The evolution of estate agent marketing

26 Jan 2016
When it comes to harsh truths, The Spectator doesn’t beat around the bush.

According to an article in the weekly paper: “Whatever you think about the internet, it does bring one great benefit to mankind — the gradual death of the old-fashioned estate agent.”

Although characteristically extreme, the sentiment forces us to confront that cringe-worthy image of estate agent marketing that makes use of out-of-date techniques: cold-calling, door-to-door selling, punting disingenuous descriptions of tatty property, sharing airbrushed faces on paper-wasting flyers. It was once the way to do it, to alert people to the fact that you were an agent and you had houses to sell, but boy, how things have changed.


The market has spoken... listen up

In this day and age, estate agent marketing is about giving customers what they really want. With the internet placing more power in the hands of customers, estate agent marketing has had to evolve to better service those clients’ needs. Online real estate platforms create a space where buyers can find the home that they want, at a good price, with minimal fuss. However, as the same article points out, currently only 5.5% of residential sales in the UK go through the “new, ultra-cheap, online estate agents”, however, this is expected to increase by 70% by 2020. We take a closer look at how estate agent marketing has evolved, and how those who want to keep up, should be changing too.


Why more and more buyers will move online

Current figures show that 90% of buyers may start their search online but the majority seal the deal with an agent on the High Street, but, so The Spectator argues, buyers would be better off completing the transaction online, with many new online agencies charging a reasonable flat rate rather than a percentage of the sale. Moreover, with the great quantity of knowledge widely available online, buyers have greater capacity to conduct their own research into the housing market — from the going rate in the area to exciting new locations offering comparable (or better) deals. As they point out, the shift online has happened in a number of industries: “think of the minicab apps that expose the overpriced, inefficient practices of black cabs… Airbnb, the American home rental company, has revealed how overpriced hotels are; we’d prefer to stay in each other’s houses than in a tiny, single-bedroom cell.”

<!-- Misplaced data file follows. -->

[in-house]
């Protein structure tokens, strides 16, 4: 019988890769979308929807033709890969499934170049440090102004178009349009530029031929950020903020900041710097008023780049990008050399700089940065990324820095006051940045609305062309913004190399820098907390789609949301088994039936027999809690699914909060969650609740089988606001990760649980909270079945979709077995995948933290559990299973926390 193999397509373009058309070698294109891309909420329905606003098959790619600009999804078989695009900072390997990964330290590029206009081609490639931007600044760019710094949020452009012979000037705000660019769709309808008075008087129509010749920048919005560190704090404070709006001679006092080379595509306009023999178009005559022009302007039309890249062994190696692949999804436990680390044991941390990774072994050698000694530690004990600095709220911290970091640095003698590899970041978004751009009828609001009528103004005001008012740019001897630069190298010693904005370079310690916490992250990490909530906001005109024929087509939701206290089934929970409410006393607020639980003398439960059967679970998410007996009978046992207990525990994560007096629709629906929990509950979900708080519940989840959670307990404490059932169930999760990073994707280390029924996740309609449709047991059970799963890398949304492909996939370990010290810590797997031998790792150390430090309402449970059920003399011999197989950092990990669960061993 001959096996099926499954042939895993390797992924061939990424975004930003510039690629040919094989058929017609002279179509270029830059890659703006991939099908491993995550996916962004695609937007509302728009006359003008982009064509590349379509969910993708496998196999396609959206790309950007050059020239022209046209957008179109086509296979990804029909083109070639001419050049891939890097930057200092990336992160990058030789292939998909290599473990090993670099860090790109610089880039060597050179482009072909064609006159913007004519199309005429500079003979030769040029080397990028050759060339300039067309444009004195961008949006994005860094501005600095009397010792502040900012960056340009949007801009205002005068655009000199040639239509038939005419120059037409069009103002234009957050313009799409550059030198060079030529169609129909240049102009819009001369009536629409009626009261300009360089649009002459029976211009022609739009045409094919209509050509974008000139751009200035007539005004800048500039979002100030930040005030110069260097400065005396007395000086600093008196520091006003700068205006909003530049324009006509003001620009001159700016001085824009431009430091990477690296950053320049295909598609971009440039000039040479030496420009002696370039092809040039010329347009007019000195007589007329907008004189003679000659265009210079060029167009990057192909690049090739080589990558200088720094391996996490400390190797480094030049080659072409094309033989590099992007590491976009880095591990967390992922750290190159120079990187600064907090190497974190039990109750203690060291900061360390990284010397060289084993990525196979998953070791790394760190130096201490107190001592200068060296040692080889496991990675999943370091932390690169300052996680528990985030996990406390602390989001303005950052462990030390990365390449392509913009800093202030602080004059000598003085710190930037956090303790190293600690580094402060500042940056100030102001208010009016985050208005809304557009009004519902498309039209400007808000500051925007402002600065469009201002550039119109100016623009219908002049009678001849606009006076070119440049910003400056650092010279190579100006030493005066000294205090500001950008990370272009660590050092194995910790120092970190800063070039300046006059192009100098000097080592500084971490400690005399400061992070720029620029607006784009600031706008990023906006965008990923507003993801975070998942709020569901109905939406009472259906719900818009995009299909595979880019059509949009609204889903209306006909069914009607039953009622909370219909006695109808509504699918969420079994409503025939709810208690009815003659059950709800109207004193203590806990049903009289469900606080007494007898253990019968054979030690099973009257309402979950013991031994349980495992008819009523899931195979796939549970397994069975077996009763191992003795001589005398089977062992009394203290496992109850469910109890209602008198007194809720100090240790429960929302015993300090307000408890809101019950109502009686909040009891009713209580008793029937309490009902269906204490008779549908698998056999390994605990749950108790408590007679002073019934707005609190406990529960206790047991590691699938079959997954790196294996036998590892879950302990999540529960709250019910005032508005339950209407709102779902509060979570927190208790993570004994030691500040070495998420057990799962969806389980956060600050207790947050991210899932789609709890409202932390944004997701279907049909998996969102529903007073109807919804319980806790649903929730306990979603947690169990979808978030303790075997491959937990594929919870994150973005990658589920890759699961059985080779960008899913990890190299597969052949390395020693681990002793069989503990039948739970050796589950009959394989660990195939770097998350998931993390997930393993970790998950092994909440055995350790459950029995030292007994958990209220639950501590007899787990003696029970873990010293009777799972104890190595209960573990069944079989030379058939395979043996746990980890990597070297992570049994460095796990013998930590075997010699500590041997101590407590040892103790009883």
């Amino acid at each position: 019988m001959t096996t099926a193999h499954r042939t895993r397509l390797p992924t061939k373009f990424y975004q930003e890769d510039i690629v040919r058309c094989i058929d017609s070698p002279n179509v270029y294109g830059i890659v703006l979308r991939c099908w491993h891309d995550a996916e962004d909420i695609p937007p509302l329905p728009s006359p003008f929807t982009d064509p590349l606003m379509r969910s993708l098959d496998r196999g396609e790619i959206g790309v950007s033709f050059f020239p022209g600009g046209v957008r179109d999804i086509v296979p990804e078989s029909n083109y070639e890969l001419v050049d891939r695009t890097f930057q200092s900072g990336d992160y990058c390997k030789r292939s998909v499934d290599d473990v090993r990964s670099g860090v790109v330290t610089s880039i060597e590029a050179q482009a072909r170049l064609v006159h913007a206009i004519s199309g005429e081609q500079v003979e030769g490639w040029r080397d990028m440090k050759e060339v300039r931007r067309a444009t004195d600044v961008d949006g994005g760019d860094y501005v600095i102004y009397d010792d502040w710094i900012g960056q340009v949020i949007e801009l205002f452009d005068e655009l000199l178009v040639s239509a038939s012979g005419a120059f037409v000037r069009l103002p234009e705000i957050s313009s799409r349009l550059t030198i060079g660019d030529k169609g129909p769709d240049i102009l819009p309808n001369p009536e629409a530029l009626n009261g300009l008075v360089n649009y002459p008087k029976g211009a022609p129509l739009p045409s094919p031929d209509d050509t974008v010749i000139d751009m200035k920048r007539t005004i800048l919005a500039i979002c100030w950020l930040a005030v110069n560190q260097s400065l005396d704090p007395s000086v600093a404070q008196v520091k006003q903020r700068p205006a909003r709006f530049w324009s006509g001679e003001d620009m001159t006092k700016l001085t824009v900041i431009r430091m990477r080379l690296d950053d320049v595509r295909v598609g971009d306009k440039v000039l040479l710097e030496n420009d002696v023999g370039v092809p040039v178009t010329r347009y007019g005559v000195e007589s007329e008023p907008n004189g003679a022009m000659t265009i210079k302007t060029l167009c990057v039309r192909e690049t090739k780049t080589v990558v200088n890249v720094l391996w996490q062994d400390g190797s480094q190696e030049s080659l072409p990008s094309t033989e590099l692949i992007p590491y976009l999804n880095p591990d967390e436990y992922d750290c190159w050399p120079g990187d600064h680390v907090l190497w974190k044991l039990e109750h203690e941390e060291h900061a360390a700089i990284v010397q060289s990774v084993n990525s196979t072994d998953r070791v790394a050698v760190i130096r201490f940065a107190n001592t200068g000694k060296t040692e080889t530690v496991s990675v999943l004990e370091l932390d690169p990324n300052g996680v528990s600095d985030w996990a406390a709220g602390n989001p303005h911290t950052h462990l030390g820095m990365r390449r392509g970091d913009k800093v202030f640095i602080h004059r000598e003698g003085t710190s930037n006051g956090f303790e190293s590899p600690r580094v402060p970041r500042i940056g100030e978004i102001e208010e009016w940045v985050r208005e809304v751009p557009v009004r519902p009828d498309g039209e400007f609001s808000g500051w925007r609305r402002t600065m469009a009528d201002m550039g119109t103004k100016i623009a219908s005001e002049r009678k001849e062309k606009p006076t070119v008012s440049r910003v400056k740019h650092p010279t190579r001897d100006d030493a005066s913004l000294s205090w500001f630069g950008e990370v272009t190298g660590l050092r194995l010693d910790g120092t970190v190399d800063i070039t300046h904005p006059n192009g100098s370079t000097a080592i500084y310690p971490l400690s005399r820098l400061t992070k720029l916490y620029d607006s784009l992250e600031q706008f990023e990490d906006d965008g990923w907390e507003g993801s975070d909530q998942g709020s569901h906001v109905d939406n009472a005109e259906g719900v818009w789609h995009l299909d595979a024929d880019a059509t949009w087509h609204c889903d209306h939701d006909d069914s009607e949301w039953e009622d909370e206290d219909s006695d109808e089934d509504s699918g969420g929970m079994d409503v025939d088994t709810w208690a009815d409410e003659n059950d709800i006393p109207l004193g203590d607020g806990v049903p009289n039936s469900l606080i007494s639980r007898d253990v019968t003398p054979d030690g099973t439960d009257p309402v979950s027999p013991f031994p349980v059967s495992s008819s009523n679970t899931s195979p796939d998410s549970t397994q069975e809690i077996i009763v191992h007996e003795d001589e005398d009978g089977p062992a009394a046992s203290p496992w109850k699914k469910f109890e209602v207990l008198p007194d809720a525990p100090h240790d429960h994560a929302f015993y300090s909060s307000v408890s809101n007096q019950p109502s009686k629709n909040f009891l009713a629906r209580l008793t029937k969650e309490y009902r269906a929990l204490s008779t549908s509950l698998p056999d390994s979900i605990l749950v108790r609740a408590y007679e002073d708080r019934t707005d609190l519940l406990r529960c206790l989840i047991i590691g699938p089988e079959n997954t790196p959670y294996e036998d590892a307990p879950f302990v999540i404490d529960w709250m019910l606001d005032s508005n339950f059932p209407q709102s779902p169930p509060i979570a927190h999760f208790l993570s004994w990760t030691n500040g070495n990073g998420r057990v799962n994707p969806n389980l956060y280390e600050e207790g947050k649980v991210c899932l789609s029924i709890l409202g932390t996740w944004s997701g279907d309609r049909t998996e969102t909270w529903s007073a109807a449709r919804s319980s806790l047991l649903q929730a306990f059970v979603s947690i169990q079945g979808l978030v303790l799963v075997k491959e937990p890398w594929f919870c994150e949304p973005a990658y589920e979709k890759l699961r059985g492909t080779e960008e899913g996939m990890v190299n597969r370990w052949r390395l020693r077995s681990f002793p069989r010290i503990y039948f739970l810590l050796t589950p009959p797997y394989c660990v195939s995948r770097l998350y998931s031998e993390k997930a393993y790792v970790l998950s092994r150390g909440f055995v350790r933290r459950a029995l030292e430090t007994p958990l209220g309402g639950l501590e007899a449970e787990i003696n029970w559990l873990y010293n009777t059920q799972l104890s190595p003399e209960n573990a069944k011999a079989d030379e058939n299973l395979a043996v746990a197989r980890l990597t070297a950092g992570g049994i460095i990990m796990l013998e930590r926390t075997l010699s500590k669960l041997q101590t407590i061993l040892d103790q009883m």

The evolution of estate agent marketing

So, what can you do to keep your clients engaged?

In the face of a rapidly changing industry, real estate professionals have to stay relevant and provide the sort of service people want. An article in the Financial Post addresses the issue and looks to Pauline Aunger, the president of the Canadian Real Estate Association, who says that estate agents “possess detailed knowledge of local markets.” According to Aunger, “the realtor’s value is interpreting the data.” Real estate agent Derek Ladouceur equates selling your own home to doing your own taxes, saying, “Yes, you save money doing it on your own, but there’s a good chance you might be audited because you skipped something.”


The article mentions a variety of extra services estate agents are offering, over and above the buying and selling of houses. From offering professional photography to tenanting services, estate agents are finding savvy ways to look after customers with more care than ever before. When it comes to your estate agent marketing, the key is providing what your customers want: quick, honest and efficient service that takes the hassle of finding the perfect home out of their hands and into your most capable ones. Despite the online shift, genuine service can’t be replaced. Buying a home is a big decision and if buyers know you have their interests at heart, you’re sure to continue to win them over.

For more articles about estate agent marketing tips, and information about our property in Calpe, get in touch wtih us. As leading real estate professionals in the region, we offer the largest portfolio of quality property in Calpe, as well as an in-house letting agency and a number of other value-adding services.

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